Even at 12 or 13, many of my students are already thinking ahead to the kinds of careers they plan to have – enough, in fact, that I sometimes have to comfort and reassure those who aren’t that they are perfectly normal and have years and years to work it out. Driving back from the Dakin Animal Shelter where we volunteer just before vacation, two of my students began talking about what it would be like to spend their lives working with animals. Along with discussions about which specific aspects of a veterinarian’s job would be more or less difficult and why, they acknowledged that at root, it would be a profession where people who love animals get the chance to help them.
Sometimes, too, some of my students will start talking about what it will be like when they get married and have families. At such moments, in an effort to be inclusive, I’ll try to acknowledge the existence of different genders and sexualities, different ideas of marriage and life partnerships, different perspectives on having children. Those points made, the themes of whether and how to share one’s life with someone else, and what makes for good parents, make for great discussions.
I know that most if not all my students identify with feminist values of equality whether or not they might specifically identify as feminist, and – along with them – I often wonder how they will fare as they move forward from our girl-positive environment into the big, wide, not-quite-so-female-positive world. I know the research matches the experience of our alumnae that they are better positioned for success in a number of ways, and I take comfort in that knowledge. But still, I love my students and want the best for them, and so… I worry.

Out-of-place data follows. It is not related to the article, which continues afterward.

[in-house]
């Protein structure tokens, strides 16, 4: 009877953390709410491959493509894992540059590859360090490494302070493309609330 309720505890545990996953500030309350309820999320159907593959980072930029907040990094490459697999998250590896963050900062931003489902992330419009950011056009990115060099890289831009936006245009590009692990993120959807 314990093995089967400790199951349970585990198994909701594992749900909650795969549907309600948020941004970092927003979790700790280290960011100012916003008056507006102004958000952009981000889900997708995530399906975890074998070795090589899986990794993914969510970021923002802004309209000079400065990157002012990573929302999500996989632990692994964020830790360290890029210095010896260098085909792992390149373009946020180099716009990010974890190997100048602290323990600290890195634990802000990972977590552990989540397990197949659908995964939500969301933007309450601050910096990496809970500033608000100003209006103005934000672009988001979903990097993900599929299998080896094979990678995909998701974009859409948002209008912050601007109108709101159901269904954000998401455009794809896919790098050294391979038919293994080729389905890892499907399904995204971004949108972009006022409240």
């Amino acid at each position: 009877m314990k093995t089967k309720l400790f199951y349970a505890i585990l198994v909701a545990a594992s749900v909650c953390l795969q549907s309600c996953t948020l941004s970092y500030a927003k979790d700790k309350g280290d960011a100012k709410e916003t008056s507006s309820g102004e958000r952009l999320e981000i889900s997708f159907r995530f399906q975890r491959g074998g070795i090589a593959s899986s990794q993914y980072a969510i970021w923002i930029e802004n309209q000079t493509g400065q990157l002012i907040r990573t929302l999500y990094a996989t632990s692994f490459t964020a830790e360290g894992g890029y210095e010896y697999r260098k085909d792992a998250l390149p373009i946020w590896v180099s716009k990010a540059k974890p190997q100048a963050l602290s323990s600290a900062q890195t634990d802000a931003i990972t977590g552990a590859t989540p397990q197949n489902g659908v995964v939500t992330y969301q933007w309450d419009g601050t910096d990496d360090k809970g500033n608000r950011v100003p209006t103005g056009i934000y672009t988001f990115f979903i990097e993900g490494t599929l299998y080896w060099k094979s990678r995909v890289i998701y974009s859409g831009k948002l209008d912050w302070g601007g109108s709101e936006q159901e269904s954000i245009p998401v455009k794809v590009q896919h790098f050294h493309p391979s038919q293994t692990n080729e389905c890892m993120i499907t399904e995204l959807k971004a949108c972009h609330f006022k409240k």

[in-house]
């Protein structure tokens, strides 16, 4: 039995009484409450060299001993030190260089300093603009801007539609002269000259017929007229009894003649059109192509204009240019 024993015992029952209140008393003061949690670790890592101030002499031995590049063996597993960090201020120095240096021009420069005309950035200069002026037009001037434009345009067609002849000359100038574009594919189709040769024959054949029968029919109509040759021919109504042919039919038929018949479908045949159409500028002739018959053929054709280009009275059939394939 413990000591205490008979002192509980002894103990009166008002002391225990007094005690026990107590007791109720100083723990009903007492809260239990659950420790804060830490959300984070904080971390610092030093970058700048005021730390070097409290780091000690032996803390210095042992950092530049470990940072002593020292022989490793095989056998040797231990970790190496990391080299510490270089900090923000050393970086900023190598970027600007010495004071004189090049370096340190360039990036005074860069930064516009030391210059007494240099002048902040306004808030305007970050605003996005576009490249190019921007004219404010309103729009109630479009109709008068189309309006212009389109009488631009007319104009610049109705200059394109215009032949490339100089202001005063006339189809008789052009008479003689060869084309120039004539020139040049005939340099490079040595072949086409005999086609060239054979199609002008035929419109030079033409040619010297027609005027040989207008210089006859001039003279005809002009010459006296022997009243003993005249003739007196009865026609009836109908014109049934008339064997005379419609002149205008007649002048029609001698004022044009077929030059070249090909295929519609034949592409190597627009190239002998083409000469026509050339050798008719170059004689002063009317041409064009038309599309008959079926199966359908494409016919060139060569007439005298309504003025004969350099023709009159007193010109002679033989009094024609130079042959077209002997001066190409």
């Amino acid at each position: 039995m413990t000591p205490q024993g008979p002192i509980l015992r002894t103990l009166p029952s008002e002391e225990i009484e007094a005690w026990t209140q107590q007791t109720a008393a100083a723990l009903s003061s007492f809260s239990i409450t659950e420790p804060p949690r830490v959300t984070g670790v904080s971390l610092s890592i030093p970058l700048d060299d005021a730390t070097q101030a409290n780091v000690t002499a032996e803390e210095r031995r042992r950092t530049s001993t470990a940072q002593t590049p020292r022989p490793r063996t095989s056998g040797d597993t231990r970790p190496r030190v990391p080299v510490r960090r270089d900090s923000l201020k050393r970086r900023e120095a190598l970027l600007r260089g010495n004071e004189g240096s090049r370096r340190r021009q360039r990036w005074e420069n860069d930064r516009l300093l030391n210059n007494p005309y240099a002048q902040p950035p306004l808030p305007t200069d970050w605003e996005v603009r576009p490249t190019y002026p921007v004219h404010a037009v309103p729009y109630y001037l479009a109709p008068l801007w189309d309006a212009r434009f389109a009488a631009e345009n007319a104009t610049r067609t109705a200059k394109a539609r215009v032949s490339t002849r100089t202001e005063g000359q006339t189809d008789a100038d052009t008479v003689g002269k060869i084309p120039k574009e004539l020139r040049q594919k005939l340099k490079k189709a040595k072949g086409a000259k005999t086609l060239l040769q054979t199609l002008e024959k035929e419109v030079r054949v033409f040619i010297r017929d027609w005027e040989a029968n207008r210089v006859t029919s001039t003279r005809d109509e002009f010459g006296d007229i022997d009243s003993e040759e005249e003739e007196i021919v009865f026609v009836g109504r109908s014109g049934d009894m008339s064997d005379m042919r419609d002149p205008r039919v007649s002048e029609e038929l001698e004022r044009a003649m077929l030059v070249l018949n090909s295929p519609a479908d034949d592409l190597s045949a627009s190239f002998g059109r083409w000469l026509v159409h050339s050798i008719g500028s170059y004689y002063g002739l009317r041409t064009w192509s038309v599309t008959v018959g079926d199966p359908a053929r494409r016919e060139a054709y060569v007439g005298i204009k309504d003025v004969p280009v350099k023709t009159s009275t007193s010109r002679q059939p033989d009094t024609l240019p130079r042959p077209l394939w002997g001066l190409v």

A recent article by J. Maureen Henderson in Forbes, “Will Millennials Be Trapped By Gender Roles?” illuminates the question through recent research from Harvard Business School. It turns out that millennials are indeed far more aware and inclusive of a wide range of genders than past generations, and value both work and family regardless of gender. However, it turns out that gender-based differences arise when millennials apply their generally progressive views to their own lives. Men were more likely than women to expect their careers would take precedence over their spouse’s (the study appears to have focused on heterosexual men and women), and that is the reality that prevailed. As Ms. Henderson put it, “Young women expect that their progressive values will be reflected in their own lives, while young men are much more likely to anticipate a more traditional pairing.”
I can start including information from this article when my students have those inevitable discussions about work and family. And I can guide them through the discussions that ensue, as inclusively and respectfully as possible. What do they want? What might their partners (those who seek marriage or other lifelong partnerships) want? How might they go about using their voices, listening, and helping craft a compromise if need be? And of course, some of the work we do on friendships and conflict can extend to these situations as well.
But it can’t fall entirely to girls’ schools to deal with this situation. That would just be furthering a patriarchal vision of society. Boys schools, too, need to address this reality, and of course coed schools as well. And schools can’t do it alone.
We in the U.S. like to think that anyone can accomplish anything they set out to. And our culture has done some foundational work to prepare to move in the direction of that ideal (to whatever extent it might in fact ever be achievable). The essential next step is to look honestly at how well we are enabling that ideal and begin systematically removing roadblocks. Patriarchy, and its effects on the diversity of genders and sexualities. Systemic racism. Classism. Ableism. It’s a long road we need to travel. All the more reason to ensure every day represents a step forward.